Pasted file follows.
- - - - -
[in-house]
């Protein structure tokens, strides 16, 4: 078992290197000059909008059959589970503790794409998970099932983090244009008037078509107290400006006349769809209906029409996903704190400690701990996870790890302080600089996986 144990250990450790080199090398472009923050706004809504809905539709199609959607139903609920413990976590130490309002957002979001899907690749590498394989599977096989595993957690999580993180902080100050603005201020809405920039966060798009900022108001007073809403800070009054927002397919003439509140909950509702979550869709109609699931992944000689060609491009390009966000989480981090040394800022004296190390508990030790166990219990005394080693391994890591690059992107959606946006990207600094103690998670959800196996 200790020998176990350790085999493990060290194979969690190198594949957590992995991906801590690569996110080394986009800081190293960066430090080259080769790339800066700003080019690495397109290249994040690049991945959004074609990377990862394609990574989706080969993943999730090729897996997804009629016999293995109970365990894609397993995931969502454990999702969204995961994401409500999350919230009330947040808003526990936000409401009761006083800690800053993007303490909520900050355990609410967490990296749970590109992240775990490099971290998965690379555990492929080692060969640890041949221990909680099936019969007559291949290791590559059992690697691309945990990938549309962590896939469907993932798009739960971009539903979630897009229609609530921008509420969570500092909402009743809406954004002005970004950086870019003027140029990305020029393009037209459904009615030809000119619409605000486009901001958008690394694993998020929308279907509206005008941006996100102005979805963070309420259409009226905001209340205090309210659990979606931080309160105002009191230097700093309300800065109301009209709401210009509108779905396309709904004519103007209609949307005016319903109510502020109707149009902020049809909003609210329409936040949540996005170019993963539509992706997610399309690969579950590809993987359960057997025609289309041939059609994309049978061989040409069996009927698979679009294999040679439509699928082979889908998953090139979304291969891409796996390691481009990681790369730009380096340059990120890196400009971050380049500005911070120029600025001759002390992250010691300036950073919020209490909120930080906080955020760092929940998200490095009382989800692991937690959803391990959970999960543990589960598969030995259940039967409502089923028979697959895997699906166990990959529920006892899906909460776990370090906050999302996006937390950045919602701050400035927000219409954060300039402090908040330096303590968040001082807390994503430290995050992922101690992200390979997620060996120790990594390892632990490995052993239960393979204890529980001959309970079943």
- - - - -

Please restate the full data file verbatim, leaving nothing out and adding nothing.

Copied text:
[in-house]
């Protein structure tokens, strides 16, 4: 078992290197000059909008059959589970503790794409998970099932983090244009008037078509107290400006006349769809209906029409996903704190400690701990996870790890302080600089996986 144990250990450790080199090398472009923050706004809504809905539709199609959607139903609920413990976590130490309002957002979001899907690749590498394989599977096989595993957690999580993180902080100050603005201020809405920039966060798009900022108001007073809403800070009054927002397919003439509140909950509702979550869709109609699931992944000689060609491009390009966000989480981090040394800022004296190390508990030790166990219990005394080693391994890591690059992107959606946006990207600094103690998670959800196996 200790020998176990350790085999493990060290194979969690190198594949957590992995991906801590690569996110080394986009800081190293960066430090080259080769790339800066700003080019690495397109290249994040690049991945959004074609990377990862394609990574989706080969993943999730090729897996997804009629016999293995109970365990894609397993995931969502454990999702969204995961994401409500999350919230009330947040808003526990936000409401009761006083800690800053993007303490909520900050355990609410967490990296749970590109992240775990490099971290998965690379555990492929080692060969640890041949221990909680099936019969007559291949290791590559059992690697691309945990990938549309962590896939469907993932798009739960971009539903979630897009229609609530921008509420969570500092909402009743809406954004002005970004950086870019003027140029990305020029393009037209459904009615030809000119619409605000486009901001958008690394694993998020929308279907509206005008941006996100102005979805963070309420259409009226905001209340205090309210659990979606931080309160105002009191230097700093309300800065109301009209709401210009509108779905396309709904004519103007209609949307005016319903109510502020109707149009902020049809909003609210329409936040949540996005170019993963539509992706997610399309690969579950590809993987359960057997025609289309041939059609994309049978061989040409069996009927698979679009294999040679439509699928082979889908998953090139979304291969891409796996390691481009990681790369730009380096340059990120890196400009971050380049500005911070120029600025001759002390992250010691300036950073919020209490909120930080906080955020760092929940998200490095009382989800692991937690959803391990959970999960543990589960598969030995259940039967409502089923028979697959895997699906166990990959529920006892899906909460776990370090906050999302996006937390950045919602701050400035927000219409954060300039402090908040330096303590968040001082807390994503430290995050992922101690992200390979997620060996120790990594390892632990490995052993239960393979204890529980001959309970079943």